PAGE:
Time filter

Source Type

Stockholm South, Sweden

Amu S.,Karolinska Institutet | Lavy-Shahaf G.,Bar - Ilan University | Cagigi A.,Karolinska Institutet | Hejdeman B.,Stockholm South General Hospital | And 4 more authors.
Retrovirology | Year: 2014

Background: Aged individuals respond poorly to vaccination and have a higher risk of contracting infections in comparison to younger individuals; whether age impacts on the composition and function of B cell subpopulations relevant for immune responses is still controversial. It is also not known whether increased age during HIV-1 infection further synergizes with the virus to alter B cell subpopulations. In view of the increased number of HIV-1 infected patients living to high age as a result of anti-retroviral treatment this is an important issue to clarify.Results: In this work we evaluated the distribution of B cell subpopulations in young and aged healthy individuals and HIV-1 infected patients, treated and naïve to treatment. B cell populations were characterized for the expression of inhibitory molecules (PD-1 and FcRL4) and activation markers (CD25 and CD69); the capacity of B cells to respond to activation signals through up-regulation of IL-6 expression was also evaluated. Increased frequencies of activated and tissue-like memory B cells occurring during HIV-1 infection are corrected by prolonged ART therapy. Our findings also reveal that, in spite of prolonged treatment, resting memory B cells in both young and aged HIV-1 infected patients are reduced in number, and all memory B cell subsets show a low level of expression of the activation marker CD25.Conclusions: The results of our study show that resting memory B cells in ART-treated young and aged HIV-1 infected patients are reduced in number and memory B cell subsets exhibit low expression of the activation marker CD25. Aging per se in the HIV-1 infected population does not worsen impairments initiated by HIV-1 in the memory B cell populations of young individuals. © 2014 Amu et al.; licensee BioMed Central Ltd.

Larsson C.,Karolinska Institutet | Saltvedt S.,Stockholm South General Hospital | Edman G.,Karolinska Institutet | Wiklund I.,Karolinska Institutet | Andolf E.,Karolinska Institutet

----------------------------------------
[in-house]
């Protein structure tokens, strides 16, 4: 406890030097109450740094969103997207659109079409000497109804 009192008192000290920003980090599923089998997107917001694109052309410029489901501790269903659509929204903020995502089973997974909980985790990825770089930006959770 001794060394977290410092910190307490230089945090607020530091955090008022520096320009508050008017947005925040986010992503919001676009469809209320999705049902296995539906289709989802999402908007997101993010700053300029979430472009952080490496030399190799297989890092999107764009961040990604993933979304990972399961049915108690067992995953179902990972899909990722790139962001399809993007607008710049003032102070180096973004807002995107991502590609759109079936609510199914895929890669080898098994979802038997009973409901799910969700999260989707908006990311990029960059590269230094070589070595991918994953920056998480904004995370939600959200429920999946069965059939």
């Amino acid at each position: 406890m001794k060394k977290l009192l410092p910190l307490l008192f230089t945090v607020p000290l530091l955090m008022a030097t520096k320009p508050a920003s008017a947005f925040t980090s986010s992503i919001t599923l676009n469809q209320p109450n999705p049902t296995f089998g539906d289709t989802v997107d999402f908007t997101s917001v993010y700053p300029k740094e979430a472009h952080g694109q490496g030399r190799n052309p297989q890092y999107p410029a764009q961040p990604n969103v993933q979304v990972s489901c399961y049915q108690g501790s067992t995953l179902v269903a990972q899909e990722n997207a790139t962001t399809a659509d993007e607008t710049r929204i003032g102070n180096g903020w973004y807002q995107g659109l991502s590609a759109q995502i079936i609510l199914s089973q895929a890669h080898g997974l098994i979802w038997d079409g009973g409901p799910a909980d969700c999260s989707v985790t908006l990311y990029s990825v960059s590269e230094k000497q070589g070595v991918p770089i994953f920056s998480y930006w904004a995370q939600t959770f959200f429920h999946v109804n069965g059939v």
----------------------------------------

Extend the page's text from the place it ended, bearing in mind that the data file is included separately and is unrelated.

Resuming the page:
Sexual and Reproductive Healthcare | Year: 2011

Objective: To evaluate the impact of personality, socio-demographic and obstetric factors on birth experience in a cohort of healthy first-time mothers. A second aim was to compare a visual analogue scale and Wijma Delivery Experience Questionnaire B as instruments evaluating birth experience. Material and methods: In total, 541 women were prospectively followed from the end of pregnancy until 9 months postpartum. Socio-demographic, psychological and somatic data as well as personality characteristics were collected. Experience of delivery was measured with a visual analogue scale and with Wijma Delivery Experience Questionnaire B. Sixty-three variables were considered to be associated with the experience of delivery. Nineteen of these, found to be significantly associated with birth experience, were entered in a logistic regression analysis. Results: The logistic regression analysis showed that a memory of pain during birth, high usage of analgesics postpartum, long hospital stay, worry in late pregnancy and high self-rated irritation were related to a more negative birth experience, while high confidence in the midwife was related to a more positive experience. The correlation between experiences of delivery rated by Wijma Delivery Experience Questionnaire B and the visual analogue scale was 0.52 (p<0.001). Conclusion: To help women to cope with pain during and after birth could be an important factor to improve birth experience. Even though the correlation between the visual analogue scale and Wijma Delivery Experience Questionnaire B was moderate, the visual analogue scale could be used as a simple method for screening of birth experience. © 2010 Elsevier B.V.

Sutterlin S.,Uppsala University | Tano E.,Uppsala University | Bergsten A.,Stockholm South General Hospital | Tallberg A.-B.,Uppsala University Hospital | Melhus A.,Uppsala University
Acta Dermato-Venereologica | Year: 2012